When April 2022 is judged against April 2021, large, medium and micro exporting companies have declined by 4.09%, 9.61% and 6.44%, while small exporters have increase in number by 2.02%. This is an overall decline year on year of 4.17%.

It’s clear that medium sized exporters have shown the largest percentage drop, while small exporting companies have grown by the largest percentage.

Figure 5: 12 month moving average change in exporter employment

Since March 2022, employment from exporters of all sizes has declined, with large companies at -5.56%, medium companies at -3.73%, small companies at -1.76% and micro companies at -6.22%. This is an overall decline of 5.52%.

April 2022 compared to April 2021 shows a similarly negative story: large companies declined by 9.10%, medium companies by 4.51%, small companies by 3.34% and micro companies by 14.07%. This is an overall drop of 9.24%.

While no size category has shown grown against either measurement, small companies have shown the smallest decline, and micro companies have shown the largest percentage decline.

Figure 6: 12 month moving average change in exporter revenues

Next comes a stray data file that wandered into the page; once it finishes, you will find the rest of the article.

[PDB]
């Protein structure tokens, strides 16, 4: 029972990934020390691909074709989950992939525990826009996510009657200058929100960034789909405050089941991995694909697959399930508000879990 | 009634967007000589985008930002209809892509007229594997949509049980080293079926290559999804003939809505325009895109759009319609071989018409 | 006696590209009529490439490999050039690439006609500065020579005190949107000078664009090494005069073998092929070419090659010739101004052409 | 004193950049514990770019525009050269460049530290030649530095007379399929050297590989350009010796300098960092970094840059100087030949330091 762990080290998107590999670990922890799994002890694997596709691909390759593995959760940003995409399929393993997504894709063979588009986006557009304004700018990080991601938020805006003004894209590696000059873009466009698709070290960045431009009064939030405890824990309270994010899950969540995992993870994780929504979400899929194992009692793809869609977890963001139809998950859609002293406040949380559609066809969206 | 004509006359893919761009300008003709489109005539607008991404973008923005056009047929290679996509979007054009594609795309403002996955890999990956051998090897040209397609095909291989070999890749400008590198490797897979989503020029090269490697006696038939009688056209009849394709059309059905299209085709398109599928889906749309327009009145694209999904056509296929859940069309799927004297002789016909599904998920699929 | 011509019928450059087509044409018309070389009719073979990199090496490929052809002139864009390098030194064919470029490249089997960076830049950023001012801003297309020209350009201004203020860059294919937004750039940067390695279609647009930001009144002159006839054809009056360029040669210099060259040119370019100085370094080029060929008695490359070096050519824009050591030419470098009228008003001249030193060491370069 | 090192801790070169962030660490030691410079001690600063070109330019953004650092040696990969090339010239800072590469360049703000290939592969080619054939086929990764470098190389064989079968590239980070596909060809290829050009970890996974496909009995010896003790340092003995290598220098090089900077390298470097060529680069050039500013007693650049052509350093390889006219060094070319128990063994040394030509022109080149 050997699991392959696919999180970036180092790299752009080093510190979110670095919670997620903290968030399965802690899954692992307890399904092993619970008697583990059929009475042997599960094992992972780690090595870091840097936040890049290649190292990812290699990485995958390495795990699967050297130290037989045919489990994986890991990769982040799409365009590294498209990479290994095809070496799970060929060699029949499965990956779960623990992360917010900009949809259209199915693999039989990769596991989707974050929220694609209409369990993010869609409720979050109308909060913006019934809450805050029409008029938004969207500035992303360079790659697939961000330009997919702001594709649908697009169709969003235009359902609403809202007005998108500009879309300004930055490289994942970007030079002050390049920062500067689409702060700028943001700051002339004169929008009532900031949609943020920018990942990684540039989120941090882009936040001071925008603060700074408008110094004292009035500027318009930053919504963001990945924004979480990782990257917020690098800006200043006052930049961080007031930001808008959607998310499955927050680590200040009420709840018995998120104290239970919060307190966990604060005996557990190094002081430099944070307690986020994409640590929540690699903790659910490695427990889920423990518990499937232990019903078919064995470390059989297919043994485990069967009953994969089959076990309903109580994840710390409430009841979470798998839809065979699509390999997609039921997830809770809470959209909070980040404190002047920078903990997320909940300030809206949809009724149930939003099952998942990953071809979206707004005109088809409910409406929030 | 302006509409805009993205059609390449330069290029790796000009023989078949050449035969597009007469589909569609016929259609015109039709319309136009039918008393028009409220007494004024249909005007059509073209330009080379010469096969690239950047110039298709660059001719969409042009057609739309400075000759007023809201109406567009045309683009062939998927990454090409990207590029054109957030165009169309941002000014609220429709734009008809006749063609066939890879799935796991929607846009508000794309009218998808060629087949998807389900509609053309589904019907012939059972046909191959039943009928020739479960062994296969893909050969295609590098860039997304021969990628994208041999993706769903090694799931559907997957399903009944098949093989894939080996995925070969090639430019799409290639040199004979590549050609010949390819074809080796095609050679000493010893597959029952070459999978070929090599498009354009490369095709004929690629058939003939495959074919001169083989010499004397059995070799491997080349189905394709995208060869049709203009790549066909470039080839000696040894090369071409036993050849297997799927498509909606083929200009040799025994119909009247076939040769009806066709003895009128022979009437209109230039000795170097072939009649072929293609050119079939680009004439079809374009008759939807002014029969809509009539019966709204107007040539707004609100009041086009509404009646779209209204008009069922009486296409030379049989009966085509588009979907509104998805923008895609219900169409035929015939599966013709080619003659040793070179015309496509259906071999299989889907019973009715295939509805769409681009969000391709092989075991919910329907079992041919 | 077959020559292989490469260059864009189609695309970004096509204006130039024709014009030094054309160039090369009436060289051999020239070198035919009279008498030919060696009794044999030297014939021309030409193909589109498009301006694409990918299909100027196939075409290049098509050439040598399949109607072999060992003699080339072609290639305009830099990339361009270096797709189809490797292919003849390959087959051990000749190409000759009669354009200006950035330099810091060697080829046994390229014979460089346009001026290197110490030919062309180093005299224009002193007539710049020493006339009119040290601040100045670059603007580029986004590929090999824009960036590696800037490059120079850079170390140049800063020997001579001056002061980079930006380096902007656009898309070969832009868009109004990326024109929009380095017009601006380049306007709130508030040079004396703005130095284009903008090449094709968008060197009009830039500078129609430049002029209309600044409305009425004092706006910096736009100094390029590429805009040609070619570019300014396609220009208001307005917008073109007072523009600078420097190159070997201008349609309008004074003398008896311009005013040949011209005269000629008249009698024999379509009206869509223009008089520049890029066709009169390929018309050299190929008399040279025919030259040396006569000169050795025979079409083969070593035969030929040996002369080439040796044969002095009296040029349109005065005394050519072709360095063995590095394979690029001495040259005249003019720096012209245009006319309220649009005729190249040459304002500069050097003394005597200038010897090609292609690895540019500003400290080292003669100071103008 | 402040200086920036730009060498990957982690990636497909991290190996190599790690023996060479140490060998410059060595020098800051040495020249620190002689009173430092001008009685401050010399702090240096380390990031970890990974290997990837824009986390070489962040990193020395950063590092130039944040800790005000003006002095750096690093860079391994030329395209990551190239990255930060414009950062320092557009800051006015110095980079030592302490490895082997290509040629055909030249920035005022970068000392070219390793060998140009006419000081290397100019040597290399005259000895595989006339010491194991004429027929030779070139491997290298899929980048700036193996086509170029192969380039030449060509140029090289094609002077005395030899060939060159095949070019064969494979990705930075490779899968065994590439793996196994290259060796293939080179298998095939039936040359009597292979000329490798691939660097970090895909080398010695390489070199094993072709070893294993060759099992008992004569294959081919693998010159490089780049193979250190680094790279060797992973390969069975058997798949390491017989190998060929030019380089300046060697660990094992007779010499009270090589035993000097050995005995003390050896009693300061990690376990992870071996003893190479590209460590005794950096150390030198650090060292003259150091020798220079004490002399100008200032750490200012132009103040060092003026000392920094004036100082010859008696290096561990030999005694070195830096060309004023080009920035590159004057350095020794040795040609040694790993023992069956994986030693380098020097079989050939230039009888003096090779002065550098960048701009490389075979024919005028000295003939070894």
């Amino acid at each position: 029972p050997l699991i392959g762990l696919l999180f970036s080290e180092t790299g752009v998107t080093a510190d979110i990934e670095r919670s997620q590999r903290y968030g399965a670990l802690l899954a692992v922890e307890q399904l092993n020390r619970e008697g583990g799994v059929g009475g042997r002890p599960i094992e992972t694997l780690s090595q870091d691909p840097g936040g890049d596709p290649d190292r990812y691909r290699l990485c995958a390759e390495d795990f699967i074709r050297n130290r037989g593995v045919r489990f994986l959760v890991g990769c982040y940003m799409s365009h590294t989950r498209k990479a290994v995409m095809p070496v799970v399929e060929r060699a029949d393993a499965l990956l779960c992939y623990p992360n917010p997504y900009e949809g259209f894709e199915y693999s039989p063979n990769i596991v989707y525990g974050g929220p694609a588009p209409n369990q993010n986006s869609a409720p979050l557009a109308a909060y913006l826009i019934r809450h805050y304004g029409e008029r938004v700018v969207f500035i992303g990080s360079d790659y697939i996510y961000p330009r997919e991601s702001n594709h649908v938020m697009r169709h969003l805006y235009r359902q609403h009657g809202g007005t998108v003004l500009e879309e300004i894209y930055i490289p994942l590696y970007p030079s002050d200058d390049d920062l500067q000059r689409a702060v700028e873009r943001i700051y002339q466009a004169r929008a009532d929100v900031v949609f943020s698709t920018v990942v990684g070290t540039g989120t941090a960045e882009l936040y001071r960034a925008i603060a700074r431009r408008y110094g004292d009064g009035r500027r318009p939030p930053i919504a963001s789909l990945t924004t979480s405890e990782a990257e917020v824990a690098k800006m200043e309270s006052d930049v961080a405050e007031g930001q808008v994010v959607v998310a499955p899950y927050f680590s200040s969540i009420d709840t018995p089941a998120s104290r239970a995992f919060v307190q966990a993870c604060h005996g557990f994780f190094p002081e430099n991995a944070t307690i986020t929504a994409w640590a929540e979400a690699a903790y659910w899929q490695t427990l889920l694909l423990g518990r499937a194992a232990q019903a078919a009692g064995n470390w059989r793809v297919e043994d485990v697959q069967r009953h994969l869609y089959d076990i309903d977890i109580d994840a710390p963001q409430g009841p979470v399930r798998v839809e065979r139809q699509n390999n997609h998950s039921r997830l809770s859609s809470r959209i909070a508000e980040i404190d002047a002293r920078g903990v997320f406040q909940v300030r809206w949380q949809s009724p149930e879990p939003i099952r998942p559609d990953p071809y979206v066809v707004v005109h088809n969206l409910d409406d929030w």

From last month's baseline, large, medium, small and micro revenues have all diminished, at -3.67%, -1.71%, -7.34% and -2.45% respectively. This is an overall drop in revenues of 3.62% since March 2022.

April 2022 revenues against April 2021 revenues have also all declined, yet more markedly - at -6.34% for large, -8.99% for medium, -6.64% for small and -8.87% for micro companies. That equates to an aggregate drop in revenues of 6.51%.

Against these measurements, medium and micro companies have shown the largest percentage declines year on year, yet both have shown the smallest drop since last month.

There are downside risks to the forecast that come from the uncertain geopolitical environment at present. Our projections suggest a mild uptick during May, this is within a margin of error and our June and July forecasts at best suggest that the growth in exporter counts will flat-line and at worst that any growth is short-lived.

About Coriolis Technologies

Founded in 2017, Coriolis Technologies is the leading source of trade, corporate, geopolitical risk and trade-related economic data globally for the trade finance sector. Coriolis Technologies provides clear intelligence and insight into trade flows, supply chains and disruptions for trade and trade finance.

About The Institute of Export & International Trade

The Institute was established over 85 years ago to support UK businesses in growing their international markets and trade. The Institute is the leading association of exporters and importers providing education and training to professionalise the UK’s international traders.

You can view the full release, including the methodology and press contacts, here.